The Canadian Boreal Forest Agreement (CBFA) Secretariat today released the following open letter calling on the leaders of the four major political parties currently contesting the provincial election to publicly commit now to implementing the CBFA’s plan to safeguard boreal woodland caribou habitat and maintain hundreds of forestry-related jobs in three million hectares in Northeastern Ontario.
OPEN LETTER TO:
Ontario Conservative Party Leader Tim Hudak, Ontario New Democratic Party Leader Andrea Horwath, Ontario Liberal Party Leader Kathleen Wynne, and Green Party of Ontario Leader Mike Schreiner to Implement the Canadian Boreal Forest Agreement Plan to Safeguard Caribou and Preserve Jobs in Northeast Ontario
The Canadian Boreal Forest Agreement (CBFA) Secretariat is calling on the leaders of the four major political parties currently contesting the provincial election to publicly commit now to implementing the CBFA’s plan to safeguard boreal woodland caribou habitat and maintain hundreds of forestry-related jobs in three million hectares in Northeastern Ontario.
In June 2012, the Ontario government committed to review recommendations put forward by the CBFA and its partners for a forest management plan in the Abitibi River Forest, which lies within the Kesagami caribou range, near Cochrane.
Since then, the Ontario Ministry of Natural Resources conducted a review of the CBFA plan that concluded in April 2014 with an endorsement and a recommendation for the government to implement it.
The current election has put implementation on hold, but we believe the urgent economic and environmental benefits of implementing this plan transcend partisan politics.
The Abitibi River Forest is managed as a co-operative Sustainable Forest License. The two largest shareholders in the co-operative are Tembec Inc. and Resolute Forest Products, both signatories to the CBFA. Resolute operates a mill in Iroquois Falls and Tembec has a mill in Cochrane. This wood supply is the economic lifeblood of these and surrounding communities.
The Kesagami caribou range is also a traditional home to woodland boreal caribou, which are important indicators of the health of the ecosystems they inhabit. This range has been disturbed by human activity, which has resulted in population decline. This population is vital because it connects the related eastern and western herds in Canada.
Under the CBFA’s proposed Kesagami Caribou Range Plan, the province would implement interim measures to suspend forestry-related road building for five years in 539,000 hectares in the Kesagami caribou range of the Abitibi River Forest to allow the completion of a new forest management plan.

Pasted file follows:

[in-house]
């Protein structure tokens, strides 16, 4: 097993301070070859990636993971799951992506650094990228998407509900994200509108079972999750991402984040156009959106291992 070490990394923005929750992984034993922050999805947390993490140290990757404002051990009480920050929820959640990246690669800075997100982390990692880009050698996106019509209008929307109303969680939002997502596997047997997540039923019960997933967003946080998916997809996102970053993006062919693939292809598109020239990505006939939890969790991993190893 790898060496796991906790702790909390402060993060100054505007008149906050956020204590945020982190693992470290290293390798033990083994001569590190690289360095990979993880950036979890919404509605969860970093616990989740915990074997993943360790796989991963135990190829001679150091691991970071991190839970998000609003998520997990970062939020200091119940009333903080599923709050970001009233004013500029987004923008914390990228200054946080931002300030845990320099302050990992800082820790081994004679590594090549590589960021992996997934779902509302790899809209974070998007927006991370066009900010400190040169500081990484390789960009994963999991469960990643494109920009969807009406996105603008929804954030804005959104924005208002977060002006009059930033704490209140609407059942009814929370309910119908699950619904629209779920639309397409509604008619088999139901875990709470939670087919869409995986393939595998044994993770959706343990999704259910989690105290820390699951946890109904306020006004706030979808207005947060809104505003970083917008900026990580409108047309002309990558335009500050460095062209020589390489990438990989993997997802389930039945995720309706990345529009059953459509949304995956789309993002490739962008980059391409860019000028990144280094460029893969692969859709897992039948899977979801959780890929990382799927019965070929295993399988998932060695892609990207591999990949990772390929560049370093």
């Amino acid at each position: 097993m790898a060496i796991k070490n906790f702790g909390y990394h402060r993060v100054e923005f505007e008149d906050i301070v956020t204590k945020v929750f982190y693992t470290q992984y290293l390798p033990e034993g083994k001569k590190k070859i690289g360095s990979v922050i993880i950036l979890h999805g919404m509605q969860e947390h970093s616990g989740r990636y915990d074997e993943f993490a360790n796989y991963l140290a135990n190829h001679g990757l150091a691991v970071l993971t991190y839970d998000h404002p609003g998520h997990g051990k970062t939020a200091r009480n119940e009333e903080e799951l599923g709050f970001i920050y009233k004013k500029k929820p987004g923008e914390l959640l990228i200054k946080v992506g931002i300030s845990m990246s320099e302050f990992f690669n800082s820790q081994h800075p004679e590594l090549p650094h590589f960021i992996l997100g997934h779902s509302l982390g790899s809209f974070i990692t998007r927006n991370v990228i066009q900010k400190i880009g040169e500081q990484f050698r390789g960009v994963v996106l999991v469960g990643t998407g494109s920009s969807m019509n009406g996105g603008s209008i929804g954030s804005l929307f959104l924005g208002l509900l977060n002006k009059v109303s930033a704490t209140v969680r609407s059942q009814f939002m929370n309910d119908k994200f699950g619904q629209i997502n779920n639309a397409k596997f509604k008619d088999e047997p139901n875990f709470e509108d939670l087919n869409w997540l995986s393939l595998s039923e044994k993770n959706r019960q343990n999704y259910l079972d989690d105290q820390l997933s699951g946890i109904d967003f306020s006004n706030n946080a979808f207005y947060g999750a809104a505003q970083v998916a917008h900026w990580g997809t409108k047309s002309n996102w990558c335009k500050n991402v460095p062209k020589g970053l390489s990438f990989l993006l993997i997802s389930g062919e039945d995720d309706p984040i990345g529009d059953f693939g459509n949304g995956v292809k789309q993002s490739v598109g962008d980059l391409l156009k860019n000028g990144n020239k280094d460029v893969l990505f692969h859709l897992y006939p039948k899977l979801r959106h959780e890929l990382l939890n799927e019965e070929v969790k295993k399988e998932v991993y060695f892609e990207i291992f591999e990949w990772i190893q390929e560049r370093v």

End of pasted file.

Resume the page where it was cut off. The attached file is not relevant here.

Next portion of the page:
When fully implemented, the new plan will see more than 835,000 hectares of critical habitat for boreal woodland caribou safeguarded from harvest, a commitment the CBFA signatories are already largely voluntarily honouring. The remaining 2.2 million hectares will stay open to forestry, with Tembec Inc. and Resolute Forest Products agreeing to adhere to high standards of sustainable forest practices to safeguard wildlife and ecosystems.
The environmental and economic benefits of the plan cannot be understated, nor can the significance of the process and model employed to achieve it.
The Kesagami Caribou Range Plan demonstrates the overall approach embodied in the CBFA – a four-year-old collaborative, voluntary agreement between seven environmental organizations, the Forest Products Association of Canada, its 18 member companies, and Kruger Inc. – can be successfully adapted into a plan that improves wood supply and safeguards woodland caribou.
Of particular note, this plan was negotiated not just between CBFA signatories, but among them and in collaboration with northern municipalities – Timmins, Cochrane, Smooth Rock Falls, Iroquois Falls, Black River Matheson, Hearst and Kapuskasing, and a local First Nation – the Taykwa Tagamou Nation.
This is a model that works for forestry and can work in other sectors, too.
Through solid, honest dialogue, common ground was built to forge a collaborative plan that is an improvement on wood supply and provides a caribou conservation area almost nine times larger than the City of Toronto that is off limits to forestry-related road building.
It is imperative that this unprecedented first step – for Ontario would be the first jurisdiction in Canada to implement a voluntary agreement for a forest management area that has been reached by signatories of the CBFA in collaboration with affected municipalities and a First Nation – not be lost.
To that end, we call on the leaders of all four major Ontario political parties to show leadership, by joining with forestry companies, conservation groups, First Nations and municipalities to implement a plan that preserves jobs and strengthens communities in Northeastern Ontario, while protecting forest ecosystems and natural habitat – a plan that is in the interest of all Ontarians, now and for future generations.
For More Information Contact:
Dawson Ferguson Communications Inc.
The following are signatories to the Canadian Boreal Forest Agreement:
Environmental Organizations (ENGOs):
Canadian Boreal Initiative, Canadian Parks and Wilderness Society (CPAWS), David Suzuki Foundation, ForestEthics, The Nature Conservancy, The Pew Charitable Trusts International Boreal Conservation Campaign and the Ivey Foundation.
Alberta-Pacific Forest Industries Inc., AV Group, Canfor Corporation, Canfor Pulp Limited Partnership, Cariboo Pulp & Paper Company, Conifex Timber Inc., Daishowa-Marubeni International Ltd., Fortress Paper Ltd., Howe Sound Pulp and Paper Ltd., LP Canada Ltd., Mercer International, Millar Western Forest Products Ltd., Resolute Forest Products, Tembec Inc., Tolko Industries Ltd., West Fraser Timber Co. Ltd., and Weyerhaeuser Company Limited — all represented by the Forest Products Association of Canada, which is also a signatory. Kruger Inc. is also a signatory.